A Gamer’s Gallery: The Engine Room

Normally I’d try to avoid explaining my process for blogging, but I think there’s some significance in this being the third time I’m writing this specific article. Recently, I discovered my words neck deep in theory, experience, and definitions, and that bothered me more than usual. As specific as definitions can be, I’m finding it increasingly difficult for an art-audience to take my word for it, because they often have their own already (this could could very well be a cop-out on my part, but bear with me a moment). That isn’t to suggest that my word precedes any others, they’re just informed opinions after all. I work with some of the most sincere artists every week and their potential impresses me all the time. It is an academic field we’re in, so it’s only natural we form different opinions with the same skill sets. I’ve come to appreciate that though, more so than trying to resolve my own  insecurities by rejecting a decent argument, only to be delivered in some tired inebriated state. It’s reached a point, where I’m left being OK with an individual explaining themselves and not responding as I often might, not to prevent offending someone, but to avoid walking on a sheet of ice in a manner of speaking. It’s exhausting to say the least, mentally. The scope of some things are bit much for me to sincerely relate to when they begin to write-off the very fabric of creativity. In some odd way, though, it brought me back to this thought:

Steam services games, as the gallery does art.

I’m narrowly avoiding explaining why or why not games qualify as being art, artistic, or culturally acceptable (hence the preface above), because that’s not as relevant as might seem for my purposes here. The best I can do is seek another appreciation for why games are meaningful — why that might make any sense in the first place. Hopefully, we can make this fast.

The general experience, or perhaps ideal in this case, of going to a gallery showing might go somewhat like this: You see some showing is advertised, most often with a theme to boot. The gallery will have art on display, for you to inspect, observe, read an artist’s statement, name, and title of piece. Sometimes the work will have the availability to be bought, or a price already decided on. At a show opening, you’ll often have a lot of show-goers to mingle with each other, discuss the works, and, if they’re fortunate enough, meet the artist/s.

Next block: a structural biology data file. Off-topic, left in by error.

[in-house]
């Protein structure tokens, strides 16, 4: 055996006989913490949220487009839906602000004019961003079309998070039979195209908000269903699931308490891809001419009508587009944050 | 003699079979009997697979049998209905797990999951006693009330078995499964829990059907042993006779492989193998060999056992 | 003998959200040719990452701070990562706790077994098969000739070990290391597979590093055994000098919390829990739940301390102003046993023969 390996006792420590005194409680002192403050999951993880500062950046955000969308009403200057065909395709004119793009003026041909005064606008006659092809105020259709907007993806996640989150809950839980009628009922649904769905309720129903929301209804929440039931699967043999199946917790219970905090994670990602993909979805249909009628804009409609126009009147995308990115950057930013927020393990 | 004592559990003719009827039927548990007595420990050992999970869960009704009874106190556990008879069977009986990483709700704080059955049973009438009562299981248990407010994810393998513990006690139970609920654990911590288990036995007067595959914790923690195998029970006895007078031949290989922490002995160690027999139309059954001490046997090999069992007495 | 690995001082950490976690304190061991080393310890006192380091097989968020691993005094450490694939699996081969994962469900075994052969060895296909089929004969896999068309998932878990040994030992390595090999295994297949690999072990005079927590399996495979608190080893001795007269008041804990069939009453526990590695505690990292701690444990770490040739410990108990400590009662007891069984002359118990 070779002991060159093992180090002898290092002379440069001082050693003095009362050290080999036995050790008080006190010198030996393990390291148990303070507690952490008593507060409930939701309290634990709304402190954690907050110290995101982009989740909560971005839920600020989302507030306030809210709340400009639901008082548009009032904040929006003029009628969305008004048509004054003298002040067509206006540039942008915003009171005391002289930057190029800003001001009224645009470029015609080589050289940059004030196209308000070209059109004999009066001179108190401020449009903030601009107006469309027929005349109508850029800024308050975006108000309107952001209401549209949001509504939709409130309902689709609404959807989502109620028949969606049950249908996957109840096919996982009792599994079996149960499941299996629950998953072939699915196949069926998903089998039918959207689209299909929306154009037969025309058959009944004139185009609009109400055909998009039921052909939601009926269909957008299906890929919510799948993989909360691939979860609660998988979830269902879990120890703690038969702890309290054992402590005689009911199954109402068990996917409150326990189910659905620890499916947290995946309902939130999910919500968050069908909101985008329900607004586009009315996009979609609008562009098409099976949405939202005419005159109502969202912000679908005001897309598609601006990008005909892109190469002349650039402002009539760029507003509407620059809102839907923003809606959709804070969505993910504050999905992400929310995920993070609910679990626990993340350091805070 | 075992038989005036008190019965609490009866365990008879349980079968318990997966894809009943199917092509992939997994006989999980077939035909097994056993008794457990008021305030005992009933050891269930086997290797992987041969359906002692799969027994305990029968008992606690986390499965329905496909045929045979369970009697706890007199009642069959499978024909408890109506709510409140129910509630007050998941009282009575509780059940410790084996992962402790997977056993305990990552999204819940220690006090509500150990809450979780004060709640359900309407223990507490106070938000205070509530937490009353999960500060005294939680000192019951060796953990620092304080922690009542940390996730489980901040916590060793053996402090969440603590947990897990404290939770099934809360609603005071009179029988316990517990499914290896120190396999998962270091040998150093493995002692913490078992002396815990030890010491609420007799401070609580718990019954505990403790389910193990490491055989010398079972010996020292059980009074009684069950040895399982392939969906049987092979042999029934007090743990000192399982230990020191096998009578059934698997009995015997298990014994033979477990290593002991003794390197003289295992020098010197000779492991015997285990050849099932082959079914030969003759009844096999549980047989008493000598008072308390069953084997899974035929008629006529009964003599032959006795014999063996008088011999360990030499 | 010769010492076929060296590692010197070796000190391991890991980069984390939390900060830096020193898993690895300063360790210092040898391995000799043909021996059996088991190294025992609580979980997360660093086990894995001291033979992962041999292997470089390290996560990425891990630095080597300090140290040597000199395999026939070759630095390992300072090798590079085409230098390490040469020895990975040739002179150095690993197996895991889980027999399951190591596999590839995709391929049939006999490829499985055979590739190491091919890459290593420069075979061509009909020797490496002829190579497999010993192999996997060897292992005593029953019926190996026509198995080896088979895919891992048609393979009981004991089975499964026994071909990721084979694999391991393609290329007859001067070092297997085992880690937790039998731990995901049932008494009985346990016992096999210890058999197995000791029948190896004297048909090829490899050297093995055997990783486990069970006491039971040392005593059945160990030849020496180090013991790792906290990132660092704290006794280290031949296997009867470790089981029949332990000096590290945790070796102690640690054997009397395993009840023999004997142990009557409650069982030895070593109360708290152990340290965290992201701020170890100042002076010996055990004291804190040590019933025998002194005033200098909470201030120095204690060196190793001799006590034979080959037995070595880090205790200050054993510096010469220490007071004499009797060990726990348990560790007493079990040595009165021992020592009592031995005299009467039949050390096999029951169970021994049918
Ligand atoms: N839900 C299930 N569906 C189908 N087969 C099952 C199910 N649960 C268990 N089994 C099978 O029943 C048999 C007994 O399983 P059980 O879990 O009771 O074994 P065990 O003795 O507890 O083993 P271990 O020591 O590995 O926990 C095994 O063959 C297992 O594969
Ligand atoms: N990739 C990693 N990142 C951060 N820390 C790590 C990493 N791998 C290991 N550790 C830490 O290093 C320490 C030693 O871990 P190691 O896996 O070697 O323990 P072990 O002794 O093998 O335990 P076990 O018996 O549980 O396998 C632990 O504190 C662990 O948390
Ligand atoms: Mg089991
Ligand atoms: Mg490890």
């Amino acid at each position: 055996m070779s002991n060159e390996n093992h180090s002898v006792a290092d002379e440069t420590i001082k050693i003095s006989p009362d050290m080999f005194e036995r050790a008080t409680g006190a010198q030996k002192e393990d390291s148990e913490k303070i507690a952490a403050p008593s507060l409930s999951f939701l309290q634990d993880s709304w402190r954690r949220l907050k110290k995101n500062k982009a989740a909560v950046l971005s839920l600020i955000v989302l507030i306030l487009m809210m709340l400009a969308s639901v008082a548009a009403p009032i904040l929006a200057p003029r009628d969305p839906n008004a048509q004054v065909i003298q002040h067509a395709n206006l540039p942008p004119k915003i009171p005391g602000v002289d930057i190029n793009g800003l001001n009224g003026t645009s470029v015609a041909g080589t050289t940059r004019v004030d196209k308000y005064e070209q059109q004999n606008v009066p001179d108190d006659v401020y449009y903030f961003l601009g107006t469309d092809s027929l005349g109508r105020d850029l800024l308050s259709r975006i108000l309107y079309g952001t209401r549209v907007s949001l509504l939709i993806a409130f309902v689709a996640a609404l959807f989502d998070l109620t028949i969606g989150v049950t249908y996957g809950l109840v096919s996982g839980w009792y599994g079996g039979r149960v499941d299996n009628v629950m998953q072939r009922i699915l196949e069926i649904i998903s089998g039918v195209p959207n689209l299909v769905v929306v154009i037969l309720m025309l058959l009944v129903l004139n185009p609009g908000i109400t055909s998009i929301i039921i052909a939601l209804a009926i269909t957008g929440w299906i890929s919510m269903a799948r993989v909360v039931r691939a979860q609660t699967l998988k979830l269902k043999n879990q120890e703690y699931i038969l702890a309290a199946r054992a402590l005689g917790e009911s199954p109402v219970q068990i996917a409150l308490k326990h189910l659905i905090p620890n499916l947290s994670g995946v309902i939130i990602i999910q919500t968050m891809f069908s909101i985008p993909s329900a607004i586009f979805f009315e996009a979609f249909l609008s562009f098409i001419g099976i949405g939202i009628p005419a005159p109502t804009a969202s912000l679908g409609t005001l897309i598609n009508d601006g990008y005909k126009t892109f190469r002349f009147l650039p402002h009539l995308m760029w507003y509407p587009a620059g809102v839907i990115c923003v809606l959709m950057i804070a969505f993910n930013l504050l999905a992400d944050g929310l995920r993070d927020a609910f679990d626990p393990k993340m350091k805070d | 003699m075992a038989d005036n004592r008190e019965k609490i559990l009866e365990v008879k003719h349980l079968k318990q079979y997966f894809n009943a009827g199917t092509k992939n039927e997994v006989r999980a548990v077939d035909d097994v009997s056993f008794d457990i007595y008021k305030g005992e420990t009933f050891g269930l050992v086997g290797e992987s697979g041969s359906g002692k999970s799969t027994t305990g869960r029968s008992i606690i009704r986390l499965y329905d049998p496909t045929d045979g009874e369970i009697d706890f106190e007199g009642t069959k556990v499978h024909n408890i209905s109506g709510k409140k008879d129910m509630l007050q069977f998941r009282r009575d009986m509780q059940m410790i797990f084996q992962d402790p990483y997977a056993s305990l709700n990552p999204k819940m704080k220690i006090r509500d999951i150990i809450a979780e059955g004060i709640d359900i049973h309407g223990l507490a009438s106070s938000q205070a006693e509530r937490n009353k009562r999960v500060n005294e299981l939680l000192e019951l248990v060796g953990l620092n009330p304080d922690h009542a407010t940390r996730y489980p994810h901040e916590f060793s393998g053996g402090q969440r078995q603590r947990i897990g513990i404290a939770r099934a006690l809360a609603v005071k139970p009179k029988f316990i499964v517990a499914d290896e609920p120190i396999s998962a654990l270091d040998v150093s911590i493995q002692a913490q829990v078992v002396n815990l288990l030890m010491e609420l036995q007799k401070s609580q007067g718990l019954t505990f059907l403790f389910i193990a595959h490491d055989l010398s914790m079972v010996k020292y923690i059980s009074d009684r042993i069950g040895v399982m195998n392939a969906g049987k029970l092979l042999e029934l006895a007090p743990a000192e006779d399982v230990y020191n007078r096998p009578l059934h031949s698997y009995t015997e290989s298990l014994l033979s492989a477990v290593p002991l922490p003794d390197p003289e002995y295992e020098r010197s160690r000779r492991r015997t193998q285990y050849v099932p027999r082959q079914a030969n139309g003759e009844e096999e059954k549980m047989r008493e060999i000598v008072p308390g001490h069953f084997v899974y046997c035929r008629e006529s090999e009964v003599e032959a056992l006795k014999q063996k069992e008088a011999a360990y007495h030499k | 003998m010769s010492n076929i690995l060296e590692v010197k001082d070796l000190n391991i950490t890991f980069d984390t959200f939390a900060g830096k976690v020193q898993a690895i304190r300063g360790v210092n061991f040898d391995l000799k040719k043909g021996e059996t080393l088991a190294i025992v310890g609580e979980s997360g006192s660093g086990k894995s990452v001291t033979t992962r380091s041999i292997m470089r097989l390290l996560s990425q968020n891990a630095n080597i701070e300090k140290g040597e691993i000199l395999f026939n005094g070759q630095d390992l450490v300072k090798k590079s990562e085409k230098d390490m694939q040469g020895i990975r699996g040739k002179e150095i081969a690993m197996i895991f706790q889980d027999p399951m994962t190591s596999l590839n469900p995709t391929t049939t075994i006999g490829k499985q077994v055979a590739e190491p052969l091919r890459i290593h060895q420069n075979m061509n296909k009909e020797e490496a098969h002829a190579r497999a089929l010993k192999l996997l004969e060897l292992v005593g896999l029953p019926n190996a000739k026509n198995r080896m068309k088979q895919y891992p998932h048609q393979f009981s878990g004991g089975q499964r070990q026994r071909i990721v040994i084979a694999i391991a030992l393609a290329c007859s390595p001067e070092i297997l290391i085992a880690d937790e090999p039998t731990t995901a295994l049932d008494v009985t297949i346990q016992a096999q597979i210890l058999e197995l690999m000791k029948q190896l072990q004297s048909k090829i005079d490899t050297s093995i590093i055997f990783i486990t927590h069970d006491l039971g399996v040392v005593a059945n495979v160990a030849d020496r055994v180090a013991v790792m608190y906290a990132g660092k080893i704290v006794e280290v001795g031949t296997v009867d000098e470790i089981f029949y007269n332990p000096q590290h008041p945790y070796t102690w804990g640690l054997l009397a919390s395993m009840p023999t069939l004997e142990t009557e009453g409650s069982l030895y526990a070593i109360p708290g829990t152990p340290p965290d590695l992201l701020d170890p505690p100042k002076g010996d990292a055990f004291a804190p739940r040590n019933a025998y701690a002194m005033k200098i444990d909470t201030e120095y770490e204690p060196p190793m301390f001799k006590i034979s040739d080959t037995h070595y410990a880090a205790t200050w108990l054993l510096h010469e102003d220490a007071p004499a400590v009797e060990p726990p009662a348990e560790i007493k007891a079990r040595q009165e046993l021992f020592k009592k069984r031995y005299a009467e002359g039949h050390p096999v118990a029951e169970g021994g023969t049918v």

Steam has a similar flow to it: You might see a game is on sale on Steam. Maybe you already have the program, or want a game that utilizes the interface and service. There are games for sale, browsing, demoing, and discussing. You can see what other people might think about it, see something about the developer. You can instantly talk with people experiencing the games on Steam live, ask them about it, and even join them if the game supports multiple players. You can set up chat rooms to talk in a group, and can see the history of someone else’s time spent in playing in different ways.


Steam does something that the gallery does not though, and this is what I believe signifies it as something more than simple-minded folly, and not purely entertainment (although, that’s not the worst thing in the world, really :D). The participant, the “show-goer”, the player, the customer, can  influence tweaks and changes to a game already “on-the-wall” and have the opportunity to provide a game with more experiences, or entirely different one — made possible through the provision of “gaming-engines”, or tools that developers themselves use to make a respective game. Sure, modifications and content generators have been around for quite a while in the gaming industry, while proving effective  for both enjoyment, artistic, and purely professional reasons. The relevance of Steam is how it advertises such creations among its own established products – and how it involves the community to participate in a positive way. Steam gives me some sort of hope for what art can accept, that definitions themselves are not so black and white as language might suggest they are.  It siphons respect from what we’d usually see as an “untouchable image” of sorts and shares it with the community, giving them the chance to be appreciated as much as the experiences themselves. 

Most anything joyous fades when there is no one, or nothing, to be joyful with. Many gamers have bad memories of Steam when it first launched, and the technical baggage it brought on board for the launch of Half-Life 2, but I feel it has come a long way towards an invaluable device inexperienced developers, and players, have at their disposal. It makes all this cross-time zone dialogue on play a bit more tangible than it presents itself at times. Community is obviously central to the survival of anything larger than itself, and whether or not that thing is declared “Art”, whether or not it is well wasted hours, having a hand in finding when it works is a satisfying sort of challenge, and I like that. Time spent in any sort of engine room, is time I don’t want back.


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